Keywords: language model, source-channel key-target resizing, touch model

Multimodal interaction

Intelligent understanding of handwritten geometry theorem proving BIBAKFull-Text 119-128
  Yingying Jiang; Feng Tian; Hongan Wang; Xiaolong Zhang; Xugang Wang; Guozhong Dai
Computer-based geometry systems have been widely used for teaching and learning, but largely based on mouse-and-keyboard interaction, these systems usually require users to draw figures by following strict task structures defined by menus, buttons, and mouse and keyboard actions. Pen-based designs offer a more natural way to develop geometry theorem proofs with hand-drawn figures and scripts. This paper describes a pen-based geometry theorem proving system that can effectively recognize hand-drawn figures and hand-written proof scripts, and accurately establish the correspondence between geometric components and proof steps. Our system provides dynamic and intelligent visual assistance to help users understand the process of proving and allows users to manipulate geometric components and proof scripts based on structures rather than strokes. The results from evaluation study show that our system is well perceived and users have high satisfaction with the accuracy of sketch recognition, the effectiveness of visual hints, and the efficiency of structure-based manipulation.
Keywords: geometry theorem proving, hand-drawn figures, hand-written proof scripts, recognition, structure based manipulation
Usage patterns and latent semantic analyses for task goal inference of multimodal user interactions BIBAKFull-Text 129-138
  Pui-Yu Hui; Wai-Kit Lo; Helen Meng
This paper describes our work in usage pattern analysis and development of a latent semantic analysis framework for interpreting multimodal user input consisting speech and pen gestures. We have designed and collected a multimodal corpus of navigational inquiries. Each modality carries semantics related to domain-specific task goal. Each inquiry is annotated manually with a task goal based on the semantics. Multimodal input usually has a simpler syntactic structure than unimodal input and the order of semantic constituents is different in multimodal and unimodal inputs. Therefore, we proposed to use semantic analysis to derive the latent semantics from the multimodal inputs using latent semantic modeling (LSM). In order to achieve this, we parse the recognized Chinese spoken input for the spoken locative references (SLR). These SLRs are then aligned with their corresponding pen gesture(s). Then, we characterized the cross-modal integration pattern as 3-tuple multimodal terms with SLR, pen gesture type and their temporal relation. The inquiry-multimodal term matrix is then decomposed using singular value decomposition (SVD) to derive the latent semantics automatically. Task goal inference based on the latent semantics shows that the task goal inference accuracy on a disjoint test set is of 99%.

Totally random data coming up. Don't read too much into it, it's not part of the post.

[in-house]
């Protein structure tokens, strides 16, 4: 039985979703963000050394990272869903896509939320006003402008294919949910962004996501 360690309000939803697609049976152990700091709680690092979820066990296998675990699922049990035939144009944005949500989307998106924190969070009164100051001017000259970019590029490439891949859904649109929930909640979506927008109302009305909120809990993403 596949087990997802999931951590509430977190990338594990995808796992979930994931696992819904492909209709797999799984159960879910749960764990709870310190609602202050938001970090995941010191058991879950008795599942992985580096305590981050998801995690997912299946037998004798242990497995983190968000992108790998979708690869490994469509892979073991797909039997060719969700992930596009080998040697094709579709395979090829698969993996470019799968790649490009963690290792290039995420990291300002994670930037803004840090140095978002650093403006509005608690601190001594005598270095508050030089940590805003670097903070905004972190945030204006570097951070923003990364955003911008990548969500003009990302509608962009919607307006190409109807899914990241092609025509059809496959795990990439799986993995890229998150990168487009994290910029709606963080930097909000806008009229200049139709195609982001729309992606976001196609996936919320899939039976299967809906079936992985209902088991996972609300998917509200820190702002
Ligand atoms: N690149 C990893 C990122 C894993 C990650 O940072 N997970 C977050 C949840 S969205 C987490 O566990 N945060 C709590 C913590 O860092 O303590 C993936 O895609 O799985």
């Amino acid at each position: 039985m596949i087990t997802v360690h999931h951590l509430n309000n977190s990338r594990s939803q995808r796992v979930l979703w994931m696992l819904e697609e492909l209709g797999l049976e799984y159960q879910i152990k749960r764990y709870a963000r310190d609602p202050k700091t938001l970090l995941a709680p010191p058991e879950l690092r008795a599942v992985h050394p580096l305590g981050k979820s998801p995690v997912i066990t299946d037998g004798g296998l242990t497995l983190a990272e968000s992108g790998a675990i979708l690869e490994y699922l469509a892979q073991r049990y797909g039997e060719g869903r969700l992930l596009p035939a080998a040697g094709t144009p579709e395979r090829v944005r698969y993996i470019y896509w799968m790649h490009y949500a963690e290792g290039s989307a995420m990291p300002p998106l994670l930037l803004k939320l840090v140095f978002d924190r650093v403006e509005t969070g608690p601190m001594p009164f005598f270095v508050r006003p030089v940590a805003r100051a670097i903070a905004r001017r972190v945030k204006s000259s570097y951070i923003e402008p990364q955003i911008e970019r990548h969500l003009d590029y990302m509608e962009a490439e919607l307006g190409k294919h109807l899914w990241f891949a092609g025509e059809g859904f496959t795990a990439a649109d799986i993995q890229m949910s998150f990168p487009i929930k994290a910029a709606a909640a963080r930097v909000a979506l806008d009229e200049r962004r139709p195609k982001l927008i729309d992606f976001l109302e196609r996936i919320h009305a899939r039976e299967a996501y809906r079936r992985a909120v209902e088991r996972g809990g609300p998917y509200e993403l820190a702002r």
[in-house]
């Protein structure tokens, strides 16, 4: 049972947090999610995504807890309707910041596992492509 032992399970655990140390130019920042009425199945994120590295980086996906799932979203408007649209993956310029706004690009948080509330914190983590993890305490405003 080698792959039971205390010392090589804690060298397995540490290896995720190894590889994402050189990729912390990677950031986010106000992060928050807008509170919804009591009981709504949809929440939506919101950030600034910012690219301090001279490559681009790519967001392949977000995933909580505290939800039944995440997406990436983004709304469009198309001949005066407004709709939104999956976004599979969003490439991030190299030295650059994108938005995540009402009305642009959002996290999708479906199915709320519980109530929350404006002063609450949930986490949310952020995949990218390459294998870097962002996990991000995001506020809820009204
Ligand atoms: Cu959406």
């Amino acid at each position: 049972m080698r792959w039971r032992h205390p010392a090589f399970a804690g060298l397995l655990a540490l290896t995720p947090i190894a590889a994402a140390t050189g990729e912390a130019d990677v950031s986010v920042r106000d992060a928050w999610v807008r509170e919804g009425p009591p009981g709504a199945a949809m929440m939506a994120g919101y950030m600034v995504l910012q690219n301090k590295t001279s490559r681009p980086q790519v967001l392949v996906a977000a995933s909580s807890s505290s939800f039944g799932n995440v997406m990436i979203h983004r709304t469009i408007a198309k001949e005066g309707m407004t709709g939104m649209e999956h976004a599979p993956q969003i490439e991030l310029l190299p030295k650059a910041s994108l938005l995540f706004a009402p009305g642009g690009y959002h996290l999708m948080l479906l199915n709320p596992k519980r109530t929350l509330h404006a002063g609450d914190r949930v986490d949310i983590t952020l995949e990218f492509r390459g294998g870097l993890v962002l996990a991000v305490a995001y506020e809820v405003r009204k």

Keywords: latent semantic modeling, multimodal input, pen gesture, singular value decomposition, spoken input, task goal inference
Estimating user's engagement from eye-gaze behaviors in human-agent conversations BIBAKFull-Text 139-148
  Yukiko I. Nakano; Ryo Ishii
In face-to-face conversations, speakers are continuously checking whether the listener is engaged in the conversation and change the conversational strategy if the listener is not fully engaged in the conversation. With the goal of building a conversational agent that can adaptively control conversations with the user, this study analyzes the user's gaze behaviors and proposes a method for estimating whether the user is engaged in the conversation based on gaze transition 3-gram patterns. First, we conduct a Wizard-of-Oz experiment to collect the user's gaze behaviors. Based on the analysis of the gaze data, we propose an engagement estimation method that detects the user's disengagement gaze patterns. The algorithm is implemented as a real-time engagement-judgment mechanism and is incorporated into a multimodal dialogue manager in a conversational agent. The agent estimates the user's conversational engagement and generates probing questions when the user is distracted from the conversation. Finally, we conduct an evaluation experiment using the proposed engagement-sensitive agent and demonstrate that the engagement estimation function improves the user's impression of the agent and the interaction with the agent. In addition, probing performed with proper timing was also found to have a positive effect on user's verbal/nonverbal behaviors in communication with the conversational agent.
Keywords: conversational agent, conversational engagement, dialogue management, eye-gaze

Smart web apps

Embedded media markers: marks on paper that signify associated media BIBAKFull-Text 149-158
  Qiong Liu; Chunyuan Liao; Lynn Wilcox; Anthony Dunnigan; Bee Liew
Embedded Media Markers, or simply EMMs, are nearly transparent iconic marks printed on paper documents that signify the existence of media associated with that part of the document. EMMs also guide users' camera operations for media retrieval. Users take a picture of an EMM-signified document patch using a cell phone, and the media associated with the EMM-signified document location is displayed on the phone. Unlike bar codes, EMMs are nearly transparent and thus do not interfere with the document appearance. Retrieval of media associated with an EMM is based on image local features of the captured EMM-signified document patch. This paper describes a technique for semi-automatically placing an EMM at a location in a document, in such a way that it encompasses sufficient identification features with minimal disturbance to the original document.